This is a theory of constraints based game that I am in no way attempting to claim credit for. I just wanted a link where I could point people to

Timing:

20-30 minutes

Materials:

• A minimum of 10 people
• A bag of 20 small coins
• A flipchart to record the scores

Instructions:

4 people are to be workers, seated at a table

Each “worker” will have a “manager” stand behind them with a timing device (stopwatch or smart phone)

Two extra non-workers will also be stood around the table with timing devices

Give the 20 coins to the first “worker” and instruct everyone that the objective of this game is to process the 20 coins through the system of workers.

To be processed, coins must be flipped – one at a time and with your left hand only – and then passed to the next worker in the chain who will do the same. Once the coins have been processed by all four workers, they are considered “done”

Workers may only pass the coins once the full batch of coins is complete.

The managers of each worker will time how long it takes for their worker to process the 20 coins

One non-worker will also be timing how long it takes for the first coin to be processed completely

One non-worker will also be timing how long it takes for the 20 coins to be processed completely

Round One:

Workers operate in batches of 20 i.e. they may only pass coins to the next worker once they have flipped all 20 coins

Round Two:

Workers operate in batches of 10 i.e. they may pass a batch of 10 coins to the next worker once they have flipped 10 coins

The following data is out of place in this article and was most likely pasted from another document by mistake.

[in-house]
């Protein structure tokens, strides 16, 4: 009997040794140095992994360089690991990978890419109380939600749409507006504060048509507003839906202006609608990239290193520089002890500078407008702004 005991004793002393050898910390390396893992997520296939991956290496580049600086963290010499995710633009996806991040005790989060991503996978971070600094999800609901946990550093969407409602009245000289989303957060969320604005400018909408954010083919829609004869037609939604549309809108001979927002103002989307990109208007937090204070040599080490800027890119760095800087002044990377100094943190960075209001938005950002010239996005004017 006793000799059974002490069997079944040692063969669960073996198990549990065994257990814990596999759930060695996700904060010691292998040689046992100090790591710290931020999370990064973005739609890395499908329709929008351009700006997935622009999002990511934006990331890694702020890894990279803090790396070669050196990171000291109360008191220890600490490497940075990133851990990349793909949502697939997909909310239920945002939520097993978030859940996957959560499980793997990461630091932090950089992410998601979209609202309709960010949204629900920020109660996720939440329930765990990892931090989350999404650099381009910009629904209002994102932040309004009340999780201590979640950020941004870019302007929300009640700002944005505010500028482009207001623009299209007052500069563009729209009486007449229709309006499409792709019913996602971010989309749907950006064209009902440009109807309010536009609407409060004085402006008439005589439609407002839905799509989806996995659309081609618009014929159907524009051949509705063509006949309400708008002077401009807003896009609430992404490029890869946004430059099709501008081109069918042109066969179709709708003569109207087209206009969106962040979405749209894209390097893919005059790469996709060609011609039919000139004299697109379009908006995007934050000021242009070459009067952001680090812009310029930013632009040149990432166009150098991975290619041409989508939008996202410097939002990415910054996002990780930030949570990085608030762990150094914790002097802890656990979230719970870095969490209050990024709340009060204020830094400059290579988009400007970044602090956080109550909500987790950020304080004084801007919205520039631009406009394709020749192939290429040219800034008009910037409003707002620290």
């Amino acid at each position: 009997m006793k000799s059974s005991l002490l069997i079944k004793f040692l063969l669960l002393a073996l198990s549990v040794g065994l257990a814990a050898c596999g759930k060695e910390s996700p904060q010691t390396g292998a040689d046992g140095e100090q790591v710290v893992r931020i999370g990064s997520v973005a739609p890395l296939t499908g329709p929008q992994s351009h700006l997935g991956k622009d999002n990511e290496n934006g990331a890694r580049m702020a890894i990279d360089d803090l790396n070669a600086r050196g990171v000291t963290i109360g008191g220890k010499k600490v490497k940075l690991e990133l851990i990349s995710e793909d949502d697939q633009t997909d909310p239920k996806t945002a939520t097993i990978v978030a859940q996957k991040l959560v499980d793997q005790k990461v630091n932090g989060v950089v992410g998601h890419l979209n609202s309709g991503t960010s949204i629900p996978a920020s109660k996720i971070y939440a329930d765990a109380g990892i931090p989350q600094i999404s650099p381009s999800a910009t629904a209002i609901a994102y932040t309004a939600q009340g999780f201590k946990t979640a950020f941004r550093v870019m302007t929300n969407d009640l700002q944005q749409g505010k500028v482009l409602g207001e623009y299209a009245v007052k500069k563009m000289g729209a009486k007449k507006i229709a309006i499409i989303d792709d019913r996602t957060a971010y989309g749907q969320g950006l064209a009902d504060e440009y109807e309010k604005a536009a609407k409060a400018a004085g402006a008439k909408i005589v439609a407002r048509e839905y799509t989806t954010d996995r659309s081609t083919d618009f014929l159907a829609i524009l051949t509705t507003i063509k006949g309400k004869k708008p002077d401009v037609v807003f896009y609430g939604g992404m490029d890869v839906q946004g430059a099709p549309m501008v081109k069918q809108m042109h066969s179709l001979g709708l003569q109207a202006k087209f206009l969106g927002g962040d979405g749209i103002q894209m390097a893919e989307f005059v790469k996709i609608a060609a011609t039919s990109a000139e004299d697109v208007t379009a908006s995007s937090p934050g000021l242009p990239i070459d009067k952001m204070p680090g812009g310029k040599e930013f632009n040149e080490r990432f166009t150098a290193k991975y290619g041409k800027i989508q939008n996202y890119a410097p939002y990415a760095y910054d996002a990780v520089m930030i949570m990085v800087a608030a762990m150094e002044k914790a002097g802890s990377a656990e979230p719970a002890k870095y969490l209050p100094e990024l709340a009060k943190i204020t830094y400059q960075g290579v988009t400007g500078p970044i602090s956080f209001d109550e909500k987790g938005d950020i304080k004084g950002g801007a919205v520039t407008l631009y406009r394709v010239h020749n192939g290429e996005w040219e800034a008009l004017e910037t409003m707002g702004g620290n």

Round Three:

Workers operate in batches of 5 i.e. they may pass a batch of 5 coins to the next worker once they have flipped 5 coins

Round Four:

Workers operate in batches of 1 i.e. they may pass each coin to the next worker once they have flipped it

In each, round, the facilitator will capture the time for each worker, the time for the first coin and the time for all 20 coins to be processed.

At the end of round 4, the facilitator will lead the group through the analysis of the timings.

Individual timings will typically increase while the time to get coins process goes down which gives the impression of each worker becoming less efficient (especially those at the end of the process) while the process itself becomes more efficient. Discussions around bottlenecks, cross-functionality etc will typically be instigated.
Variations:

Try throwing in a different sized coin in to the process to see how teams cope with variations

Try tracking how long it takes for an “urgent request” to get through the various batch-sized systems

## 12 thoughts on “The Penny Game”

1. Paulie says:

does anyone have a virtual game that demonstrates the same concepts?

2. Lucas says:

I have a lot of dice lying around, so another variant you could use a set of dice that start on 1 and each person has to increment the number on the dice so the second person in the chain would rotate all the dice to the 2 face, the third person the 3 face, etc. . If you have more than 5 people just have 6 flip back to 1 or start going back down (5,4,3,2,1…). otherwise very similar.

3. Albert says:

In some scenarios, the managers are the bottlenecks who by hirearchy expects the worker to get approval before handoff (code review, test case review, bug report format reviews, all necessary data given or not review etc). This adds more time.

How about having a small modification where when the worker flips the coin, he look at manager and get his nod/yes as approval (with unavailability for some minutes) and then proceeding further.

This also helps to demonstrate the problem of handoffs when multiple stakeholders are involved in the process.